Secretary: Andrew John Darkes House
Conderton Tewkesbury Gloucestershire GL20 7PP
Tel/Fax: 01386 725229
With the showing season well under way it looks like sheep breeders are going to be able to view and buy livestock again especially at shows and sales.
Due to the success and interest we had last season the British Vendéen Sheep Society has decided to put together another database of livestock for sale in order to give the buyer and insight to animal pedigrees, scanning details and scrapie resistance.
More and more emphasis has to be put on to an animals scanning figures when buying a ram as more progeny is being sold through abattoirs. The majority of sheep breeders are missing out by not being paid on the grading grid, and being paid on a base price. A ram gives 50% of its genetic traits to its progeny, thus using a high indexed ram with high muscle depths and low fat depths will result in its progeny being killed out at improved grades, and resulting in extra income from lamb sales.
This database consists of a list British Vendéen Sheep Society members who have stock for sale, whether its rams or ewes, lambs or older animals. From this list one can access breeders individual flock databases by clicking on their flock name.
One hopes this service is of some use to you ( Will Vernon-Miller )
The example below shows what information is given to you about each individual animal and what the figures mean.
This example shows the basic pedigree information about the certain animal in question e.g. its identification number, the flock where it was bred, it’s name if a ram and whether it has been notified in the society, what it was born as and when it was born.
Other information in this table shows the animals sire, dam and the sire of its dam. It also lists the animals scrapie genotype which can be one of 3 outcomes.
RR (R1) – Indicates a very low risk of scrapie in the individual sheep and a low risk in first generation
RQ (R2) – Indicates a low risk in individual sheep, but some progeny may be at risk depending on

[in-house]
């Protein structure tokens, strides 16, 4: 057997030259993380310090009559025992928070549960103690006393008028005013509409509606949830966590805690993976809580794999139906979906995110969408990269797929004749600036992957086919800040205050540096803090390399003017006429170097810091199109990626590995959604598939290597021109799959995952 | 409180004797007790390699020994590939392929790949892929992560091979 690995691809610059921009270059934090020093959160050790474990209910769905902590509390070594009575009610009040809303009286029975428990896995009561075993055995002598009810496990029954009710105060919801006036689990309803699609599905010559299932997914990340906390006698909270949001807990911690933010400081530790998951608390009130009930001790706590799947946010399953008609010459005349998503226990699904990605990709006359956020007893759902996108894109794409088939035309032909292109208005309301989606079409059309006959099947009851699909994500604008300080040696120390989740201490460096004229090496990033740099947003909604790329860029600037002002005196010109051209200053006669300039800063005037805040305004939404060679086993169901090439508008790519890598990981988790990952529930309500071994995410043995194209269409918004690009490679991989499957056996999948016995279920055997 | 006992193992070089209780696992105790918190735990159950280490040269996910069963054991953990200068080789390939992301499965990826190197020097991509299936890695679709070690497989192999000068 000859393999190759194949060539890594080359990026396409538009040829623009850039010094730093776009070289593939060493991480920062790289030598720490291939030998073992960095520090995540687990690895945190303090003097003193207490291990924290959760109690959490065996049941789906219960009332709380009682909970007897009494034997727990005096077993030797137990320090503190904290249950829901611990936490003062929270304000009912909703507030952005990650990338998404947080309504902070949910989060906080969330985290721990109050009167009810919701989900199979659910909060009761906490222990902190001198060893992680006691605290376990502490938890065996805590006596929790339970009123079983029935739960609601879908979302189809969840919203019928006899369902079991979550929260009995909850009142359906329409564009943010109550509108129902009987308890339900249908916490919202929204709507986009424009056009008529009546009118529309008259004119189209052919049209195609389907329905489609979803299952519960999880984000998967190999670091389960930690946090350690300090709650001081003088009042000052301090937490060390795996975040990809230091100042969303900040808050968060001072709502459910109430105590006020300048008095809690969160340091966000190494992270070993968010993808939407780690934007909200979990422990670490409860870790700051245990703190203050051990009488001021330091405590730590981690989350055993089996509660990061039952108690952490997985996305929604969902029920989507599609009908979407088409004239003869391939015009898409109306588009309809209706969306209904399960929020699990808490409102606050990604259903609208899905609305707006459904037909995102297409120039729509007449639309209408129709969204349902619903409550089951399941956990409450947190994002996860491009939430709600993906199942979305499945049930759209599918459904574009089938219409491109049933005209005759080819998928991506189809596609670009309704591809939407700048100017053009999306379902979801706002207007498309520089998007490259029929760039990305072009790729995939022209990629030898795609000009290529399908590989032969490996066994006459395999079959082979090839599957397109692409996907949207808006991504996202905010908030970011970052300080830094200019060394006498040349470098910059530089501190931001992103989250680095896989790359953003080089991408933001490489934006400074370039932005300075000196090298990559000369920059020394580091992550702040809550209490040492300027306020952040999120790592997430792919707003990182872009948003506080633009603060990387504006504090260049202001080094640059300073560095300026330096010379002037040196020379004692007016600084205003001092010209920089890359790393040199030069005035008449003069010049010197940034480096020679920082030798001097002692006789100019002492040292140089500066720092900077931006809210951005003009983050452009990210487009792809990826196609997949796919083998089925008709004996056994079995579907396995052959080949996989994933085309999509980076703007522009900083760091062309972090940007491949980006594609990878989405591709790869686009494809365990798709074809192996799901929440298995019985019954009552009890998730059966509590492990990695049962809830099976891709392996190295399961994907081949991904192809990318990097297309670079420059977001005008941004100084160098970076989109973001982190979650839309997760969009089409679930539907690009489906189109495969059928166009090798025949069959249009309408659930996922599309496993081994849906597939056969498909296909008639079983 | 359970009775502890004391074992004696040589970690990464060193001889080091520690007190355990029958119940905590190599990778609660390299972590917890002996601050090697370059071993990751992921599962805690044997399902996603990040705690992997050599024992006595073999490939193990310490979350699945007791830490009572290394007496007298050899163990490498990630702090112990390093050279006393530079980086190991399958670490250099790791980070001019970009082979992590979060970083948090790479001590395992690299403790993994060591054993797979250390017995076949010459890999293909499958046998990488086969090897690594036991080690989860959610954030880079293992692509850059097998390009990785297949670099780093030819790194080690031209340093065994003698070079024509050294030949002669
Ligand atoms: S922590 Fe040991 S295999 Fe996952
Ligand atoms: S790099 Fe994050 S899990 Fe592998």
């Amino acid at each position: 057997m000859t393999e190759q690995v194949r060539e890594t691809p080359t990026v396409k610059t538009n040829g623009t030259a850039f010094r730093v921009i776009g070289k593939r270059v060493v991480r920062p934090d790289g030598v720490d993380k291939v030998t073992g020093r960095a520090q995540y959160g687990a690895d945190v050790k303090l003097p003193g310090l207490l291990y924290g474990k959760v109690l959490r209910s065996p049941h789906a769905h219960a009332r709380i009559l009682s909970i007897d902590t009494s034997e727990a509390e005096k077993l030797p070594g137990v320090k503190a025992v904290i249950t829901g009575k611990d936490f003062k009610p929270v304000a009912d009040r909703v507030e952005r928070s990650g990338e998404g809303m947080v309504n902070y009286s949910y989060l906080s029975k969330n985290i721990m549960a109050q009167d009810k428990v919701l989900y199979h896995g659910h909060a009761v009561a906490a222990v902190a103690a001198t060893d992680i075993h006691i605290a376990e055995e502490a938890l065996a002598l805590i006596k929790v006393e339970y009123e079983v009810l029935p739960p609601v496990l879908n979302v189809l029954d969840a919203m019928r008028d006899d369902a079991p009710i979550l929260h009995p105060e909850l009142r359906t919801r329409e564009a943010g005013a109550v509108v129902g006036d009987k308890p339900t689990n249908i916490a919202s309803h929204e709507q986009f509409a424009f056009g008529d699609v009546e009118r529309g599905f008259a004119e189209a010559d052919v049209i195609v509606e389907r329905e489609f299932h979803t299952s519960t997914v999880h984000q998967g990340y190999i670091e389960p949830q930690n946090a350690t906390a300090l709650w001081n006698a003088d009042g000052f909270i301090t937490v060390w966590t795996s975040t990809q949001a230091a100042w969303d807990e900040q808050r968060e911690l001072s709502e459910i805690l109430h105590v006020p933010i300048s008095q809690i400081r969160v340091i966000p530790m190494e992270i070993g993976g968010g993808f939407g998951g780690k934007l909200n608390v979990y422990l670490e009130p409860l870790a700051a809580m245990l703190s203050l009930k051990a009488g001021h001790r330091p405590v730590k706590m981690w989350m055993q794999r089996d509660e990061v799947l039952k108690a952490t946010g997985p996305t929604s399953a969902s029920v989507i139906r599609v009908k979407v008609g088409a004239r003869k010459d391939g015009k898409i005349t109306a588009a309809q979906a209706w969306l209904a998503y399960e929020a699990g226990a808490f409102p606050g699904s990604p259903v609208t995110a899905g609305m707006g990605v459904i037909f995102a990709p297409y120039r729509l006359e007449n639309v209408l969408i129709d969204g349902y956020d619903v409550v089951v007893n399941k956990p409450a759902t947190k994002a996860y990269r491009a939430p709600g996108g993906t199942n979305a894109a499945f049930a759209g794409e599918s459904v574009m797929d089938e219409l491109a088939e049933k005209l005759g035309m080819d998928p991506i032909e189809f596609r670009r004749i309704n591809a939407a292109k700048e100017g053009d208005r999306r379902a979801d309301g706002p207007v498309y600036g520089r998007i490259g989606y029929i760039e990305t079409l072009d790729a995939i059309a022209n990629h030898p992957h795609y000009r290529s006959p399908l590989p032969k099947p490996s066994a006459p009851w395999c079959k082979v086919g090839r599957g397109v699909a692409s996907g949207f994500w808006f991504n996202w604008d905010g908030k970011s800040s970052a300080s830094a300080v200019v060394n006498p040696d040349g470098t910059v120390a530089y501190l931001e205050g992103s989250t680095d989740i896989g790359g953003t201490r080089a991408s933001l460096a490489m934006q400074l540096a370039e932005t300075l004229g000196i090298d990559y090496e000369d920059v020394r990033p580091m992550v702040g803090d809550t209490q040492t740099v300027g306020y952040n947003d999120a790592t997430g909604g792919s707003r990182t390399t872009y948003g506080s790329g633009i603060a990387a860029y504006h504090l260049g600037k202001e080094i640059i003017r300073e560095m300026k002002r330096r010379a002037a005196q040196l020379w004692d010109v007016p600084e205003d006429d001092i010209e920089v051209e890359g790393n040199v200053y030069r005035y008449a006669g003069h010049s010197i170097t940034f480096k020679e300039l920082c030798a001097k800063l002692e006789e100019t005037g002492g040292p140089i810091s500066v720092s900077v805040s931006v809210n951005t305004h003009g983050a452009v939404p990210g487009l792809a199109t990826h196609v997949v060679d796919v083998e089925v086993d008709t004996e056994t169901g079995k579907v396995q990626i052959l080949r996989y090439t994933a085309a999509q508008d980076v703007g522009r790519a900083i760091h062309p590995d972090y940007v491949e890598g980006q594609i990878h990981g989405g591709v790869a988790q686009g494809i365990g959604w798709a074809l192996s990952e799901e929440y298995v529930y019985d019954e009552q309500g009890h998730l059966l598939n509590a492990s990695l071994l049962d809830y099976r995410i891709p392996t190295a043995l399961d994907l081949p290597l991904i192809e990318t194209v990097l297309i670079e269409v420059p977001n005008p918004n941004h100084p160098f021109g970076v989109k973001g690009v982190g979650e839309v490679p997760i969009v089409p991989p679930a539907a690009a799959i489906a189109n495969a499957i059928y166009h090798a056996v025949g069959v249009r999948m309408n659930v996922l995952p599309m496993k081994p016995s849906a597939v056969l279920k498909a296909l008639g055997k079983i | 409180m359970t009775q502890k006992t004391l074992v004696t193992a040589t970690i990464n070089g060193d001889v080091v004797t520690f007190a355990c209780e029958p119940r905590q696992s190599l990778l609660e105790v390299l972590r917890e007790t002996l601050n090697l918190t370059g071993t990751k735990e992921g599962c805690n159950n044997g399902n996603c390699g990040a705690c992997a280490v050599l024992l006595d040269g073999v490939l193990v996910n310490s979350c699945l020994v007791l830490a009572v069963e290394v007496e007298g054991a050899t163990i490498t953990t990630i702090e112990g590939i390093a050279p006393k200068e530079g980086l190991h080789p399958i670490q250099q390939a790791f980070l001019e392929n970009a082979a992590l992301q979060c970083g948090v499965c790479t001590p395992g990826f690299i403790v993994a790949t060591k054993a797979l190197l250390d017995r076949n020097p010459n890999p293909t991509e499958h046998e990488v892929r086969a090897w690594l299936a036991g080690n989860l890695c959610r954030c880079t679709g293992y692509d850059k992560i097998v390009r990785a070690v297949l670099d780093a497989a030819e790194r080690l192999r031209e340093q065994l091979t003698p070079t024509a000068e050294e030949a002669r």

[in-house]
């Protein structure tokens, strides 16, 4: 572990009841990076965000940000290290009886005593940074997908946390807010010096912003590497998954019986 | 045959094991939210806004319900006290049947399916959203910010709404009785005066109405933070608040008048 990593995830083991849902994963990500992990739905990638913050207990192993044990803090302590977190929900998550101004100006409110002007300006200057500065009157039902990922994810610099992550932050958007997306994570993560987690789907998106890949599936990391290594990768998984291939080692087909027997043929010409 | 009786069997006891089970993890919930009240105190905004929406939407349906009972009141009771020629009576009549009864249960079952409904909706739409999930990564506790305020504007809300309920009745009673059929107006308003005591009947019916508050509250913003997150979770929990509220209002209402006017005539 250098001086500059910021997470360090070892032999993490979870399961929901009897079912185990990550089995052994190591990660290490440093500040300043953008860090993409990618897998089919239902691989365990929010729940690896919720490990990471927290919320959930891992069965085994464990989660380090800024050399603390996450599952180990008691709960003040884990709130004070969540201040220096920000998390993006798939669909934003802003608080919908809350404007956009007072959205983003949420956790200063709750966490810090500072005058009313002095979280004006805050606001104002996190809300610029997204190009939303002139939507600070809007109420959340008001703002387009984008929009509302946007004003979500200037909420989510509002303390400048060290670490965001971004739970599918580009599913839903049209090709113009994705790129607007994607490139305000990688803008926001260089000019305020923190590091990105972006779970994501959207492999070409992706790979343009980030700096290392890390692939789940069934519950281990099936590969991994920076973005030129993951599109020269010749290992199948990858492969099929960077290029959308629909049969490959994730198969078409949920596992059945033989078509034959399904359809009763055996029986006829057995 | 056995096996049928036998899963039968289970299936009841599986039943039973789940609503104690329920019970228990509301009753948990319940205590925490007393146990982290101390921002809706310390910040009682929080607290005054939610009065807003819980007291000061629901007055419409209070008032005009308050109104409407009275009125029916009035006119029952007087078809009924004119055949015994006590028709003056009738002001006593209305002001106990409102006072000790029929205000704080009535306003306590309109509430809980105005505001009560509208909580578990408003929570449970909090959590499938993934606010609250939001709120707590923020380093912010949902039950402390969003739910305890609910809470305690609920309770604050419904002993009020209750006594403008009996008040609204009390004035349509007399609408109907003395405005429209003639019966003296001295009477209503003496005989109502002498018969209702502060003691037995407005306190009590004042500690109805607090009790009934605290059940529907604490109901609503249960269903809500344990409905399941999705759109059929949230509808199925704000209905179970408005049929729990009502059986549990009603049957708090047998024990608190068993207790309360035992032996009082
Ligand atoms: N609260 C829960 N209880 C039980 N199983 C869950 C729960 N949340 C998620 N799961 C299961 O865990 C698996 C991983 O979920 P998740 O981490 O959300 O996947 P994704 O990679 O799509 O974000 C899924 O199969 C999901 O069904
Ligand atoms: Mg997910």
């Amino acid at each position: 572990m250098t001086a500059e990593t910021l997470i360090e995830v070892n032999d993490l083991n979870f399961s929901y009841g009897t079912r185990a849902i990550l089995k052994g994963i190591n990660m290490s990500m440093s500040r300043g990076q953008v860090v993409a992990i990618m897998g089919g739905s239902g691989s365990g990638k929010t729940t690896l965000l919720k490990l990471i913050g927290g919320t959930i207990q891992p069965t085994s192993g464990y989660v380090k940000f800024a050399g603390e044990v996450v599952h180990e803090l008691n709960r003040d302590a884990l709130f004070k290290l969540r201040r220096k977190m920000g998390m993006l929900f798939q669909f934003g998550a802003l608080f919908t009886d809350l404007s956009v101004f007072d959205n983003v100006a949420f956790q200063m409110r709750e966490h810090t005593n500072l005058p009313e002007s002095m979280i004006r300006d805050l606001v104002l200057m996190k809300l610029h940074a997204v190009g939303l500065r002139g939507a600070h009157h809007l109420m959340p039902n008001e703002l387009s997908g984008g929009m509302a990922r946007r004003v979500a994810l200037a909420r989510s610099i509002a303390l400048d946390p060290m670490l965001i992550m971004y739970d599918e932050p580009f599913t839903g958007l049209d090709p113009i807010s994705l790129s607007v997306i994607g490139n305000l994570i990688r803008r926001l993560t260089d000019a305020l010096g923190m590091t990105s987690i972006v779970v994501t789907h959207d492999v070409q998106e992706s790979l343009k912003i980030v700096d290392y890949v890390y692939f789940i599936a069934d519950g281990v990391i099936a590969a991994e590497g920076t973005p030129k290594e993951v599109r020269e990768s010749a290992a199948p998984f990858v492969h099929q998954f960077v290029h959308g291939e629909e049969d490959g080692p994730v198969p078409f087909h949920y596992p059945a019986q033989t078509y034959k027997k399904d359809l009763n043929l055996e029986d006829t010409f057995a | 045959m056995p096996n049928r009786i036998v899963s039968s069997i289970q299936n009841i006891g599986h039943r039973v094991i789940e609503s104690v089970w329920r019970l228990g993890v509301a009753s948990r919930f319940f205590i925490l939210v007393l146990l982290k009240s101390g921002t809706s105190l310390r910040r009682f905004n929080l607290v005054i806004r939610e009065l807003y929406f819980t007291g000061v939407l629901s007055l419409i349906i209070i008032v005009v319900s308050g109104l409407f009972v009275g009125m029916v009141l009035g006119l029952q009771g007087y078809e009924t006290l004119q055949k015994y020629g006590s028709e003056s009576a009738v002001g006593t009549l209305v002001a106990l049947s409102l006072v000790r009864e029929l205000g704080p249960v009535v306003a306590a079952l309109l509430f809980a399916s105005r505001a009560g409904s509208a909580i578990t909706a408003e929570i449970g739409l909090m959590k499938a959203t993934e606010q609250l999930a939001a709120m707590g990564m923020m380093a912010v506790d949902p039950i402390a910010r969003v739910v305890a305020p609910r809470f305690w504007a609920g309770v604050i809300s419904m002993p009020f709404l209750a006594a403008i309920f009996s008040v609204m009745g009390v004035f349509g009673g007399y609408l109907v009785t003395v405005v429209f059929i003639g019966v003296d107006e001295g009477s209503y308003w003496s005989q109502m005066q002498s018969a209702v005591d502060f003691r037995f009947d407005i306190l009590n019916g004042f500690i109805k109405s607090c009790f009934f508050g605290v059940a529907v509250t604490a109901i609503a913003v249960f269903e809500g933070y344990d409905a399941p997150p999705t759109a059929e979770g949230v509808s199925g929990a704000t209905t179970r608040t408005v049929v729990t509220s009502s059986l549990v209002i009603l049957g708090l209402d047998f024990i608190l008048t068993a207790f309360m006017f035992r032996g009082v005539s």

genotype of other parent.
QQ (R3) – Indicates sheep that are slightly susceptible, and their offspring would be more likely to be
susceptible, than the offspring of R3 genotypes.
NT – Not Tested.
EST – Indicates an estimated genotype, for example when the animals dam is a known QQ and the sire a known RR, the offspring’s genotype would be an estimated RQ.
Some members of the British Vendéen Sheep Society have been playing an active roll in scrapie genotyping their livestock. They believe it will play an ever increasing part in the eradication of scrapie as sheep are the only species for which it is possible to breed for resistance. Therefore using a RR ram would mean that all of the rams offspring would have a R in their genes, the other gene being determined by the genotype of the dam. Thus meaning that the rams offspring have now inherited a low risk of scrapie susceptibility.
The importance of using RR rams is becoming more apparent, as pedigree breeders are building up scrapie resistance in their flocks in order to sell them to the commercial producer where in turn the resistant genes should become more apparent in the national flock.
Some animals on the database will be accompanied with sire reference scheme figures - part of the British Vendéen Sheep Society's breed development programme which was started in 1990. The following table will accompany those animals which are in the sire reference scheme (SRS).
8 Week Weight
|Sire Reference Scheme INDEX
- Column 1 This is the animals estimated breeding value (kg) for growth to eight weeks. Superiority (or inferiority) of the animals own genes for early growth.
- Column 2 The animals estimated breeding value (kg) for scan weight (around 20 weeks).
- Column 3 The animals estimated breeding value (mm) for muscle depth.
- Column 4 The animals estimated breeding value (mm) for fat depth.
- Column 5 A combination of the EBV’s for Scan, Muscle and Fat scaled approximately to the range of 0 – 200 on which the animals are ranked. High values indicate animals which are fast growing, well muscled and lean. The society’s average index for the year 2002 is 216.
The figures in columns 1 – 5 above are based on the scheme average, e.g.. its 8 week weight is 0.78 kgs above the scheme average and its fat depth is – 0.40 mm below the scheme average.
EBV’s are calculated for each of the measured traits. This is a direct indication of the superiority or inferiority (i.e. merit) of the genes the animal has itself for each of these traits. An animal will pass on half its genes (and therefore half its EBV) to any offspring.
Some animals on the database will also be accompanied with a picture as ‘buyers’ may want to see the animal. This is a lengthy process so not all of the animals will be accompanied with pictures.